USCIS standards for the H-3 category, narrowly limit the availability of that category; only 3,000 aliens a year are usually admitted as H-3 trainees. Therefore, employers may find the alternative of using the B-1 trainee provision to be appealing. It is important to keep in mind, however, that the B-1 trainee case needs to be carefully documented in the same manner as would be required in presenting the case to the Immigration Service. In particular, the employer should present a detailed training program to show that the program is well established and that the amount of productive employment is minimal and ancillary to the training. Many consulates examine closely B-1 visa applications based on training, to screen out situations that involve local employment rather than training; a well-documented case is essential under these circumstances. A similar skepticism may be encountered regarding B-1 training cases with the immigration inspectors at the border; such cases are unfamiliar enough that the trainee may encounter some reluctance to grant a full-year period of stay on a B visa, despite the clear authorization for this period of stay. If a problem arises with the period of stay, the best solution is to accept the period granted by the immigration inspector and address the issue subsequently in an extension of stay application.

Elective clerkships for foreign medical students. Current Immigration Service guidelines provide that an alien who is otherwise classifiable as an H-3 nonimmigrant may be classified as a B-1 business visitor if he or she is a student at a foreign medical school, and is coming to take an "elective clerkship" at a U.S. medical school's hospital as part of the foreign medical school education. An elective clerkship is defined as practical experience and instruction in the various disciplines of the practice of medicine under the supervision and direction of faculty physicians. The Immigration Service has clarified that foreign medical graduates entering in order to complete an externship/observership, or an elective rotation to familiarize themselves with the U.S. medical system in relation to residency training are not eligible for B-1 classification under these guidelines. Such programs provide the U.S. medical facilities with an opportunity to observe and assess the aliens for residency programs. The Immigration Service states that because the aliens are medical graduates, they would not be undertaking training as part of their foreign medical school education as required by the B-1 guidelines.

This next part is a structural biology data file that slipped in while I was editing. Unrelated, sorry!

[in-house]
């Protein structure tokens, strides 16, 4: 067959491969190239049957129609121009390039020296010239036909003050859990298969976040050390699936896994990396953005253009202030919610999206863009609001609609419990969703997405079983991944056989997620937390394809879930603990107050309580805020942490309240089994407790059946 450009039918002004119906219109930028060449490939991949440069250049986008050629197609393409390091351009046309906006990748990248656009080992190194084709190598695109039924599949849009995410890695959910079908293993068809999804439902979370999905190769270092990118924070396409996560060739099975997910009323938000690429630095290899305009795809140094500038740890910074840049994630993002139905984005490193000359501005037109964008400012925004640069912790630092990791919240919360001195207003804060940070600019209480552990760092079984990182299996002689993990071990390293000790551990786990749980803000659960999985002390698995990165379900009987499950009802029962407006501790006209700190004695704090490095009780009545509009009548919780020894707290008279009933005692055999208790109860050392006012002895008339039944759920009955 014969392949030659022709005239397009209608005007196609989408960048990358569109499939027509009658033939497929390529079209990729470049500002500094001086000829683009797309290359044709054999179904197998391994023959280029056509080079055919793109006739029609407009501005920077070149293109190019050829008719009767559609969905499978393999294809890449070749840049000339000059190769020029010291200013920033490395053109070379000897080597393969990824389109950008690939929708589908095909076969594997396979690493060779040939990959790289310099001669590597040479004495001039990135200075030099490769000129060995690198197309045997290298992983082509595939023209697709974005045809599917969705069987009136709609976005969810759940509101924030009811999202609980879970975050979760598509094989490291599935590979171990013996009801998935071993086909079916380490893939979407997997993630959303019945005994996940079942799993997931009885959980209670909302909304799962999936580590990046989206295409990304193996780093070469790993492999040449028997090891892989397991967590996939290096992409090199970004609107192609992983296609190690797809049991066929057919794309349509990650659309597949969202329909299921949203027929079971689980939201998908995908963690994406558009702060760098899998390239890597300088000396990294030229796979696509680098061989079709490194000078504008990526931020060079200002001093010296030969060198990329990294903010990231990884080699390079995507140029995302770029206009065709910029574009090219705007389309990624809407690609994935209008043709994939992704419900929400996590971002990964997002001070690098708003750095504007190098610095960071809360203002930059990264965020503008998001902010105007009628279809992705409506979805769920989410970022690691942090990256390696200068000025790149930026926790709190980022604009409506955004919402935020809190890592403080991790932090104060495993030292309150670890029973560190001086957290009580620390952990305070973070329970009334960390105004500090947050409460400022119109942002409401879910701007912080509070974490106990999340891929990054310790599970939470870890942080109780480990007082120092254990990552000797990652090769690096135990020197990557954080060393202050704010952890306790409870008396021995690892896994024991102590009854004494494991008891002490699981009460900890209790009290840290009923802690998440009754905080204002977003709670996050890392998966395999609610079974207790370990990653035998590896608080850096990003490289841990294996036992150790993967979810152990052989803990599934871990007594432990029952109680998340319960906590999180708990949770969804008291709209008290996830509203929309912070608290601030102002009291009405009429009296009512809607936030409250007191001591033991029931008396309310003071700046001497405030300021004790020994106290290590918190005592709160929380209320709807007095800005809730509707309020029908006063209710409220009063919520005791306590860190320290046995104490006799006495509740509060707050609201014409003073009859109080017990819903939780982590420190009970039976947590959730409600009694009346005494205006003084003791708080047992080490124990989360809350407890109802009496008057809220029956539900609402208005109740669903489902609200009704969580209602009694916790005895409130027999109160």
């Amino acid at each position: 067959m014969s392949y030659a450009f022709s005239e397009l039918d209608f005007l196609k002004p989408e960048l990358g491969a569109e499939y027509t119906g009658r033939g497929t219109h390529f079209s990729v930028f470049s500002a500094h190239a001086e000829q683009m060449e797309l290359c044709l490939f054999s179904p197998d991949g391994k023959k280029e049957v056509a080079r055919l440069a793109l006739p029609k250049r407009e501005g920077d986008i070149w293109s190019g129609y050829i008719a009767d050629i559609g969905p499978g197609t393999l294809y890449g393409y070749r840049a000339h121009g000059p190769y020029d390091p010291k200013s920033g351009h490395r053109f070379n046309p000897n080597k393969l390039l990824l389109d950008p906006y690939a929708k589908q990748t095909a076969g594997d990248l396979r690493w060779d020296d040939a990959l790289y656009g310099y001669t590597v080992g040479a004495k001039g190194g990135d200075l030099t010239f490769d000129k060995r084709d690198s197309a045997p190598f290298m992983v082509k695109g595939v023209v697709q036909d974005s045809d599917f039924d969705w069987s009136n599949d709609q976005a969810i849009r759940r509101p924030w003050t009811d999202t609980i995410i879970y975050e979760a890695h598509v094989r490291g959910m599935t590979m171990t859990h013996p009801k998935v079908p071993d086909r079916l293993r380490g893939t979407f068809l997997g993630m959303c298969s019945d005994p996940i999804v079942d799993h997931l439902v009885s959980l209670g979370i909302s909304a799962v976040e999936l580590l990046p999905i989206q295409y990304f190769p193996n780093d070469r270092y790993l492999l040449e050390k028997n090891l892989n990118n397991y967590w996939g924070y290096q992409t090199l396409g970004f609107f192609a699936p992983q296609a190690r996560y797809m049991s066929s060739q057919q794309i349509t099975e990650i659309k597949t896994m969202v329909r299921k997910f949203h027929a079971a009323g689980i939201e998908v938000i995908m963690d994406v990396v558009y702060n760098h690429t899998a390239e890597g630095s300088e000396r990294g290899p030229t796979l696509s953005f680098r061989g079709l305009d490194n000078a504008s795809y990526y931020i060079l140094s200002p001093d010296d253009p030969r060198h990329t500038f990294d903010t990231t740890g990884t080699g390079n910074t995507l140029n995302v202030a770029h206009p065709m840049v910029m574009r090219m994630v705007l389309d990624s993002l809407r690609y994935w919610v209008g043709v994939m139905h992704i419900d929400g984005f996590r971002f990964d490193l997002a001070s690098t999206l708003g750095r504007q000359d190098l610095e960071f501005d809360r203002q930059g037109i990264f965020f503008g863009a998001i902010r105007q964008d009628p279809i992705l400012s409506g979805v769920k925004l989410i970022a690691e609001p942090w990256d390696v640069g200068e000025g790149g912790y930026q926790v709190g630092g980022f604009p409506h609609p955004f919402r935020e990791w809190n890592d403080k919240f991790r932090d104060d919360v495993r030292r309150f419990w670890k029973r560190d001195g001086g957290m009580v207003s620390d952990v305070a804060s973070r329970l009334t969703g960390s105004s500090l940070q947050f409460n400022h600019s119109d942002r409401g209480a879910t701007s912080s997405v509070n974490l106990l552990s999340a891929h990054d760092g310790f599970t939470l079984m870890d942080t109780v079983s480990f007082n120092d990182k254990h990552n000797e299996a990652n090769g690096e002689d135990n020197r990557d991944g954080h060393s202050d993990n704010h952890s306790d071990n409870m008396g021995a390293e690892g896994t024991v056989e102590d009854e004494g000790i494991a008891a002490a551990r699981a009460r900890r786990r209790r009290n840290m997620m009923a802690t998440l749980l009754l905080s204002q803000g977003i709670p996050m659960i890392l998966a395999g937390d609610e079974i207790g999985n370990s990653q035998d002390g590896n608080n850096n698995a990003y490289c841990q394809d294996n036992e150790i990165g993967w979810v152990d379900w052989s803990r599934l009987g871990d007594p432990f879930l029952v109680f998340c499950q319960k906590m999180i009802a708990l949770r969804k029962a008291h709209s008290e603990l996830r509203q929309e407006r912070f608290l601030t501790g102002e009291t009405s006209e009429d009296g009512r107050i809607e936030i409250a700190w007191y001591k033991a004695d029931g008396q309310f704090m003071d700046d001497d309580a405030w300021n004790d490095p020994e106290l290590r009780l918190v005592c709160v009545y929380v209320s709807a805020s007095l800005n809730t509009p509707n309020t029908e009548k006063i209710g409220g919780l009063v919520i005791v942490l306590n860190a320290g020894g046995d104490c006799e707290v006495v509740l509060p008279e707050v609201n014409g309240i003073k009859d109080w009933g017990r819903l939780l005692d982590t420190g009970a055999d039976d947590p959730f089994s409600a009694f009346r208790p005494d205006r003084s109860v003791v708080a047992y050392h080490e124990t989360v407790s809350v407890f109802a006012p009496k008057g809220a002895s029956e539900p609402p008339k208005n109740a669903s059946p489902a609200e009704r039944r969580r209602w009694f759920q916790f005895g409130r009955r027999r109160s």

1993 proposed rules: The State Department and Immigration Service proposed rules issued in July and November 1993, which reflect current policy at the agencies, clarified that the "B-1 in lieu of H-3" subcategory may be used only if no U.S. employer is involved. The alien must be undertaking training sponsored by his or her foreign employer by whom the alien is already employed abroad and from whom the alien will continue to receive his or her salary while in the training in the United States.

Employees of foreign airlines who are engaged in productive employment in the US. and who are paid here, but who are not eligible for E-1 treaty-trader visas because either the airline is not from a treaty country or the airline is from a treaty country, but the employee is a national of a different country